Samuel Johnson non-fiction prize nominees announced

Feathers by Thor Hanson A history of feathers competes with books on Putin, Everest and economics for this year's prize

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A book about Russian leader Vladimir Putin, a history of feathers and the memoirs of Salman Rushdie are all nominated for this year's Samuel Johnson Prize for non-fiction.

Masha Gessen's The Man Without a Face: The Unlikely Rise of Vladimir Putin is one of 14 books in the running for the £20,000 prize.

Rushdie's latest book is named Joseph Anton, the pseudonym he used following a fatwa being issued against him.

The winner is decided on 12 November.

The story of Putin's rise from a low-level KGB operative to leader of the world's largest country features alongside Wade Davis' account of early attempts to climb Everest during the Great War.

Bbiologist Thor Hanson details a sweeping natural history of feathers, which have been used to fly, protect, attract, and adorn throughout the world.

Also nominated are Ray Monk's biography of one of the scientists behind the atomic bomb, J Robert Oppenheimer, and Craig Brown's One on One, featuring tales of chance encounters between celebrities as varied as Barry Humphries and Salvador Dali.

The prize aims to highlight original, diverse and thought-provoking books which bring non-fiction subjects to a wide audience.

It covers areas from current affairs to sport, history, travel and the arts.

This year's judges are chaired by MP David Willetts, who is the Minister for Universities and Science.

"This has been a bumper year for non-fiction, and as judges we've enjoyed encountering new places and faces as well as enjoying classic stories being told afresh," said Willetts.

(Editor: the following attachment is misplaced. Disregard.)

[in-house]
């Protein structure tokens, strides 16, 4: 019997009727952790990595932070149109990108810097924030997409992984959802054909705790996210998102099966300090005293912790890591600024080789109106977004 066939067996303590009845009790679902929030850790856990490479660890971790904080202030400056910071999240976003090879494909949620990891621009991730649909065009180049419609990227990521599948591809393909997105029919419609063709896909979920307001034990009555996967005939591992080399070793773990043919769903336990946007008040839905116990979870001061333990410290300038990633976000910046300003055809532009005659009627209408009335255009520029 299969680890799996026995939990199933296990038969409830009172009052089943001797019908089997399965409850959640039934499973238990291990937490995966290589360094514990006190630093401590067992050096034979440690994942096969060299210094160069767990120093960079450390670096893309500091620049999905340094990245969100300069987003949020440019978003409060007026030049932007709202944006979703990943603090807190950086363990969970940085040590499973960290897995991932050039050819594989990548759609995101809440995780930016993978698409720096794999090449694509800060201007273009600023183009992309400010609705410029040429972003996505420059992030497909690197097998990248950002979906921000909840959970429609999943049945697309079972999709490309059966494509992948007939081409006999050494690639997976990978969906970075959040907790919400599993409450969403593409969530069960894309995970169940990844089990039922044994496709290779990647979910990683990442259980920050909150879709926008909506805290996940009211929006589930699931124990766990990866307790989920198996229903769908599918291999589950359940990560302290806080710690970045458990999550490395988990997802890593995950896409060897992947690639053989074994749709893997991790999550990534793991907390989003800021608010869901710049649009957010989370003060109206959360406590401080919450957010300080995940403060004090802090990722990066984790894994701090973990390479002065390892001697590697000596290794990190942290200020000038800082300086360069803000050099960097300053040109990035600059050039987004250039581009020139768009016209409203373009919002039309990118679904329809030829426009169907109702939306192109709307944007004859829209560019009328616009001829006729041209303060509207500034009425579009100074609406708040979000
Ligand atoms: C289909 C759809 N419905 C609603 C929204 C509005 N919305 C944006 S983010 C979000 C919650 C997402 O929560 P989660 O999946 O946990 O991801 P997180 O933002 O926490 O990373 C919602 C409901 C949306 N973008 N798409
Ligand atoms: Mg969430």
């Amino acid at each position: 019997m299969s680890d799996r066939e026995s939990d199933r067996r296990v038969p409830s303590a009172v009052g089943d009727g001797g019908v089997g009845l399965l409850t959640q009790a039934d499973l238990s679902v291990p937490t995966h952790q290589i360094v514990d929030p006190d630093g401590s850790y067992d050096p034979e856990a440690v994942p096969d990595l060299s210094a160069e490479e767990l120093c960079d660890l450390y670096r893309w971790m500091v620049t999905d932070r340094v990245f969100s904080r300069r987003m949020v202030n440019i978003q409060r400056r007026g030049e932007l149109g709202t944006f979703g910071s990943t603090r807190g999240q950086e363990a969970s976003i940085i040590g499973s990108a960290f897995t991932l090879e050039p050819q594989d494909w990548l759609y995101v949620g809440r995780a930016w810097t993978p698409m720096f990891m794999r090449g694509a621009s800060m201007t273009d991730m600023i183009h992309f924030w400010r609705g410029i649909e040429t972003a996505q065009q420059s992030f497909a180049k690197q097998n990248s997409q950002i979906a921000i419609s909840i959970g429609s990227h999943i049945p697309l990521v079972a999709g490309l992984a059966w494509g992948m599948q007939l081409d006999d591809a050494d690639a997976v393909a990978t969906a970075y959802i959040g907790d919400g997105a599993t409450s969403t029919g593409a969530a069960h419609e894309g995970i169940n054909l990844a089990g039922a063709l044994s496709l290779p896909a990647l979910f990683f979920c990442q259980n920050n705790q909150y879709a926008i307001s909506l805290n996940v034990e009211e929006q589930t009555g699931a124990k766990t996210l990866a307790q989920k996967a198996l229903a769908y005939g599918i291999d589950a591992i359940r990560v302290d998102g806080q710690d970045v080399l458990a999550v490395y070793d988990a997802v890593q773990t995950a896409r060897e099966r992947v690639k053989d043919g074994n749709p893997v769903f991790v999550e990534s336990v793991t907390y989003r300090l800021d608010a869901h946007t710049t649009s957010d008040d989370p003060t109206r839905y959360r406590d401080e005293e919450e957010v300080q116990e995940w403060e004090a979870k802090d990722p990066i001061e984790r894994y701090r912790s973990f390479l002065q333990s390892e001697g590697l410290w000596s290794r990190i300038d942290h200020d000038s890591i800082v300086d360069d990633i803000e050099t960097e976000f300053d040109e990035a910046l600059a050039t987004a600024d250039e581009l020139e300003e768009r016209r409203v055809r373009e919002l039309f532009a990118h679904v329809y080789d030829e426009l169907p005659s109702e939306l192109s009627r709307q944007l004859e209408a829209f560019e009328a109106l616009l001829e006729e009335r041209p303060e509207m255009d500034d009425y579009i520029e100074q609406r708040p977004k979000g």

"The longlist reflects the diverse range of high quality non-fiction available for readers to enjoy, and we hope they will be inspired to pick up some of these titles and be entertained by the true stories they tell."

Also on the judging panel are the Guardian's non-fiction editor Paul Laity, editor of Prospect magazine Bronwen Maddox, writer and biographer Patrick French and philosopher, poet, novelist and cultural critic Professor Raymond Tallis.

Last year, Mao's Great Famine by Frank Dikotter took the title.

Other previous winners include James Shapiro's 1599: A Year in the Life of William Shakespeare and The Suspicions of Mr Whicher by Kate Summerscale, which won in 2008.

Here is this year's longlist in full:

  • Behind the Beautiful Forevers, by Katherine Boo
  • One on One, by Craig Brown
  • Into the Silence: The Great War, Mallory and the Conquest of Everest, by Wade Davis
  • The Man Without a Face: The Unlikely Rise of Vladimir Putin, by Masha Gessen
  • Feathers, by Thor Hansen
  • Thinking, Fast and Slow, by Daniel Kahneman
  • The Old Ways, by Robert MacFarlane
  • Inside the Centre: The Life of J. Robert Oppenheimer, by Ray Monk
  • Grand Pursuit: The Story of Economic Genius, by Sylvia Nasar
  • Winter King, by Thomas Penn
  • The Better Angels of our Nature, by Steven Pinker
  • The Spanish Holocaust, by Paul Preston
  • Strindberg A Life, by Sue Prideaux
  • Joseph Anton, by Salman Rushdie

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